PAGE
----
The UK and New Zealand have introduced pay-for-performance programs into their primary health care systems. Australian organisations have researched and published reviews and opinions which look at whether these systems are applicable in our system.
Australian Policy Online
APO research took a comparative approach to exploring pay-for-performance schemes in England and New Zealand, to test the relevance of Kingdon’s Multiple Streams Framework and other theoretical approaches to explain policy variation and change. The results demonstrated that Kingdon’s Framework failed to predict the patterns of non-incremental change observed or the importance of institutional factors such as ownership and governance arrangements for public services, interest group structure and historical antecedents seen in the two policymaking processes.
The research found that the use of bargaining in England and not in New Zealand was the reason for major differences in speed, scope and outcomes of the two pay-for-performance schemes. It concluded that the Kingdon’s Multiple Streams Framework needed to be enhanced to improve its relevance for such jurisdictions.
Royal Australian College of General Practitioners (RACGP)
RACGP stated in its review that although pay-for-performance programs in primary care appear to have an effect on the behaviour of general practitioners, there is little evidence that these programs in their current form improve health outcomes or healthcare system quality. There are potential unintended consequences of this system, including around ‘gaming’ where practitioners manipulate results in order to maximise performance.
While the programs are attractive to funders as they provide increased transparency and evidence of activity, it is important to note that a relatively underfunded capitation systems in the UK—where there are significant increase in overall funding and a pay increase for GP—is different from a fee-for-service setting such as Australia.
Australian Healthcare and Hospitals Association (AHHA)
AHHA through its Deeble Institute issues brief emphasised that there is no single measure that will drive efficiency, quality and safety. Current pay-for-performance programs focus on clinical and organisational measures, but there are other aspects that are less easily quantified such as continuity of care, ease of access to care, strength of the patient-doctor relationship and patient satisfaction.
According to the AHHA, the decision to expand pay-for-performance remains a political decision as there is not enough high-quality evidence indicating these types of programs result in value for money. There would be substantial costs and risks involved that must be measured against the potential quality, safety and financial benefits, which are not guaranteed.
Medical Journal of Australia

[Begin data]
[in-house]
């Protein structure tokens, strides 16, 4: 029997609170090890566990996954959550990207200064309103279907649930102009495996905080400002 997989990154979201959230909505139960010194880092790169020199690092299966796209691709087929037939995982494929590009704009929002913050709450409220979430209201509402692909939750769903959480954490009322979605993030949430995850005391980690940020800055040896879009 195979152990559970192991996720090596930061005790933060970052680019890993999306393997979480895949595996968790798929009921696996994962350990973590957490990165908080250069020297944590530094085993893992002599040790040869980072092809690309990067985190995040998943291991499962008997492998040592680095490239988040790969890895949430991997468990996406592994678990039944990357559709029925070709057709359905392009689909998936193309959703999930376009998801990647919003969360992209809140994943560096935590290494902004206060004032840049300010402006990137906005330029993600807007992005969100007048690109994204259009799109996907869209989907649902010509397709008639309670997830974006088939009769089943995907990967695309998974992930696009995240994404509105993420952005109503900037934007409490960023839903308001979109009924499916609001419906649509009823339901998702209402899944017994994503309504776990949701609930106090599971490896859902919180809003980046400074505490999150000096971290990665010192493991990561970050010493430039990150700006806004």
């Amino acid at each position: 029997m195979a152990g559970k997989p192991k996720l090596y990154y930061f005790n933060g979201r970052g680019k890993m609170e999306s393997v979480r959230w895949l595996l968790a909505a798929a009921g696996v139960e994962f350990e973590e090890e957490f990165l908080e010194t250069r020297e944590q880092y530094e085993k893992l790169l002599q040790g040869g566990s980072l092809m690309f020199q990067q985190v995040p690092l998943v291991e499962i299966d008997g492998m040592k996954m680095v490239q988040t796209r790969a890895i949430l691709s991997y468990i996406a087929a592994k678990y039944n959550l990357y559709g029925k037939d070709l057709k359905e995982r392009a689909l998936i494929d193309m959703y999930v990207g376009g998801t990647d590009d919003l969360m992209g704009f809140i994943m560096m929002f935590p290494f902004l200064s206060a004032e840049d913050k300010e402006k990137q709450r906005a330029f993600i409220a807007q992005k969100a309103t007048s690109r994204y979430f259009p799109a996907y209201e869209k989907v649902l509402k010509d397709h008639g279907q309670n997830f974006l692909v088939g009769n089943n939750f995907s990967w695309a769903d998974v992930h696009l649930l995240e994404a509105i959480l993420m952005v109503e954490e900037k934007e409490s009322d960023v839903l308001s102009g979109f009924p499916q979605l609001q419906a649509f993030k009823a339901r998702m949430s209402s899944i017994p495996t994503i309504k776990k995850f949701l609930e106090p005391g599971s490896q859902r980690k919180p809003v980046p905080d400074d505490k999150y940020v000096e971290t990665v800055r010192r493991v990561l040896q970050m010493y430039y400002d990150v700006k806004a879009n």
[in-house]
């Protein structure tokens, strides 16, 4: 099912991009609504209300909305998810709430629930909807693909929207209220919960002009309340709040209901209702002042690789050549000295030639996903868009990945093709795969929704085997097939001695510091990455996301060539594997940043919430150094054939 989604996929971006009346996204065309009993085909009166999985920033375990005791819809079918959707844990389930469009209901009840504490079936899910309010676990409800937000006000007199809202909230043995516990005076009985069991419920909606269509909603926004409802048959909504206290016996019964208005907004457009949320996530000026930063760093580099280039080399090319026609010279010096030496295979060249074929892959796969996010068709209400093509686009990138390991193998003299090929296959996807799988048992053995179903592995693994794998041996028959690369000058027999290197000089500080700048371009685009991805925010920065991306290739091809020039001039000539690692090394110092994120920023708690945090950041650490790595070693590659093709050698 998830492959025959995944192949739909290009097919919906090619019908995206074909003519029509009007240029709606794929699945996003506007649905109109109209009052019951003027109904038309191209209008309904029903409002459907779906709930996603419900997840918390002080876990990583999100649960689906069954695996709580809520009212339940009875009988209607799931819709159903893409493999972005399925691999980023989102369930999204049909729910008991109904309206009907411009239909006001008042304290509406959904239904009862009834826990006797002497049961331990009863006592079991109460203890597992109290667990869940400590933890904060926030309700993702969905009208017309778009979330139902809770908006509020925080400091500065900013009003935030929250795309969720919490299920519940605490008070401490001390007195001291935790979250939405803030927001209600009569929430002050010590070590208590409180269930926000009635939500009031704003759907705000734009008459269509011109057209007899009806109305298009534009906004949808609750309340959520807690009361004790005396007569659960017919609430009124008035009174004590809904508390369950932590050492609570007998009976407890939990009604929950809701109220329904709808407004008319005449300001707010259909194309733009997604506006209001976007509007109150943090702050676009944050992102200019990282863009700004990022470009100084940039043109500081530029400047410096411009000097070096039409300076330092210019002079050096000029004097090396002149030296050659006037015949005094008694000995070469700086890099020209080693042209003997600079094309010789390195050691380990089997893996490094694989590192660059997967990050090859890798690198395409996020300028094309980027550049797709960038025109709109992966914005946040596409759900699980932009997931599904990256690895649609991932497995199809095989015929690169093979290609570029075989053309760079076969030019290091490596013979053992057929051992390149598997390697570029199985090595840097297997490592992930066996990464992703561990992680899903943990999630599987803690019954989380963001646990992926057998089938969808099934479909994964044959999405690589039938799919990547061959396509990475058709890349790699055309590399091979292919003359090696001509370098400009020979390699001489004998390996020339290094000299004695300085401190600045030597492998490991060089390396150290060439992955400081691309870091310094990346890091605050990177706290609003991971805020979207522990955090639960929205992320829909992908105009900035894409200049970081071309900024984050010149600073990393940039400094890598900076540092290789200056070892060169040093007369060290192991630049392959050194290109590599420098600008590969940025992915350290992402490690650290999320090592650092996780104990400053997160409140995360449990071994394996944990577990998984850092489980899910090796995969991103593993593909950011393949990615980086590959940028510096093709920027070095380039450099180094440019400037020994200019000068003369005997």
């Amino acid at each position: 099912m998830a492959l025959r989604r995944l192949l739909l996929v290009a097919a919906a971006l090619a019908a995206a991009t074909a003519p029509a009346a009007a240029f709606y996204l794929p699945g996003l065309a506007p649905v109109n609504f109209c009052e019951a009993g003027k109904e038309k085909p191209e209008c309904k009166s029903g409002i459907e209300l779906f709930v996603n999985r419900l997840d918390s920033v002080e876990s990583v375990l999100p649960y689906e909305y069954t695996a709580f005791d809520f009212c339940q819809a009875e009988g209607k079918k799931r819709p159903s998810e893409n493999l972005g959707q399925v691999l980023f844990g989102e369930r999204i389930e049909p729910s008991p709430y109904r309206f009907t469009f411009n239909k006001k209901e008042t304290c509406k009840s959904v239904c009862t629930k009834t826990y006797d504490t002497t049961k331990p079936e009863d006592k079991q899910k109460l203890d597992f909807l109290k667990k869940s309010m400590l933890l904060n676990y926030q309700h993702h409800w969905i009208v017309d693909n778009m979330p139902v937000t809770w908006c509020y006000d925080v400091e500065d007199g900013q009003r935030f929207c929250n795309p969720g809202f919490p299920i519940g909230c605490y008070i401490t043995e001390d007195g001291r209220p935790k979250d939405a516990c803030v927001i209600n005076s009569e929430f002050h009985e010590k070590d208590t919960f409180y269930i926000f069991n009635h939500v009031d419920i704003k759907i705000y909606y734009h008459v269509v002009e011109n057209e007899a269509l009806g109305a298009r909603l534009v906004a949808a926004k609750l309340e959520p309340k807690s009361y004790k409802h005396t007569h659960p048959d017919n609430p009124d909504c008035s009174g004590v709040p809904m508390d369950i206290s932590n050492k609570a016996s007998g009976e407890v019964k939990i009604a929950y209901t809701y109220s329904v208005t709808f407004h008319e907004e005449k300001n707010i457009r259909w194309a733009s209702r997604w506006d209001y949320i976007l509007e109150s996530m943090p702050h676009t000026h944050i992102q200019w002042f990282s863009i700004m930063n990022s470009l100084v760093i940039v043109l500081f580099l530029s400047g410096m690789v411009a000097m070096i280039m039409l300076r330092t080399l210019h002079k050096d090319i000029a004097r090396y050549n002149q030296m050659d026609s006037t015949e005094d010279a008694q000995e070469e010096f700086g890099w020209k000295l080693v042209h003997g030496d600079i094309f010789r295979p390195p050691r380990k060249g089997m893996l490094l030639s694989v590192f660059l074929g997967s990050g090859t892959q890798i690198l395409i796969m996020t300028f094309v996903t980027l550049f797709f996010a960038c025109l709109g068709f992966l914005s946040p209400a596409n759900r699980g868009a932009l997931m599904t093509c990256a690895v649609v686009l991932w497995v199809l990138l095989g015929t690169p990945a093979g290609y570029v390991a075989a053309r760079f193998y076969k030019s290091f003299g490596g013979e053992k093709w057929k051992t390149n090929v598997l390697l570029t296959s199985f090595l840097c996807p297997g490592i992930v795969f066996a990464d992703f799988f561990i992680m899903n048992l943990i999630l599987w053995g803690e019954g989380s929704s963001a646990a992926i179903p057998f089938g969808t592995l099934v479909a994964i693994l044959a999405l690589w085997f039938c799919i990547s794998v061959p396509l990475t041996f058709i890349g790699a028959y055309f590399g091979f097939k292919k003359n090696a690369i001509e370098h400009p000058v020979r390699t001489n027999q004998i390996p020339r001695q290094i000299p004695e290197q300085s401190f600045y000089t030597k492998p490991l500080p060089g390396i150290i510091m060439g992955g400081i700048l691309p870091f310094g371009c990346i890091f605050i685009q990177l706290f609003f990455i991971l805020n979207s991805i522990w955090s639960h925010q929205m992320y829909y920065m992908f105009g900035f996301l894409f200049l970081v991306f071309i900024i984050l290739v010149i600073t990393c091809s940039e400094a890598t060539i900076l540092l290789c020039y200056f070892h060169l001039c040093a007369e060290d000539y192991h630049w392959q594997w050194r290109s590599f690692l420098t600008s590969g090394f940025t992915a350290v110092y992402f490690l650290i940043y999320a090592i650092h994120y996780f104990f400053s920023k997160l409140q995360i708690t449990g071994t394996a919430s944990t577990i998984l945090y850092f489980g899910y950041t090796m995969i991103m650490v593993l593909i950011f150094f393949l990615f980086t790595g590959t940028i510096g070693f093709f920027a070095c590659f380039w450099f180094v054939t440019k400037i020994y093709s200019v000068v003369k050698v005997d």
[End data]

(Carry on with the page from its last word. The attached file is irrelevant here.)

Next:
Ian A Scott from Department of Internal Medicine and Clinical Epidemiology, Princess Alexandra Hospital, in his article published in the Medical Journal of Australia proposed specific approach to pay-for-performance in Australia:
- Phased approach starting with “pay-for-participation” schemes in which participants focus on the development and testing of robust, standardised and preferably nationally consistent performance measures, only then should there be moves towards “pay-for-performance”
- Pilot demonstration programs adopting this phased approach could be funded over a 3–4 year period, in different geographical and clinical settings in both public and private sectors
- Program design should target hospitals and clinician groups, reward all high-quality care, include predominantly process measures with a select few unambiguous outcome measure, provide flexible payments for both capital purchases and provider incentives linked to future performance guarantees
- All pay-for-performance programs should have an appropriate governance structure comprising clinicians, health managers, quality improvement methodologists, and data managers/analysts, with advice being sought from health economists and epidemiologists
Primary Health Care Research & Information Service (PHCRIS)
In a more recent review of RESEARCH ROUNDup, PHCRIS examined pay-for-performance in the Australian primary health care context. Australia’s first experiments with pay-for-performance began with the introduction of Practice Incentive Payments (PIP) and Service Incentive Payments (SIP). However, a review identified serious limitations in the current incentive payments, including: high administrative burden and payments not being well targeted to the complexity and intensity of services that are required.
The PHCRIS article also provided lessons from systematic reviews which reported evidence of unintended consequences, including less attention to care processes that were not incentivised. However, the review also noted that there are positive effects, such as performance targets that are achievable and easy to track, strong infrastructure, alignment with organisational goals, and public report.
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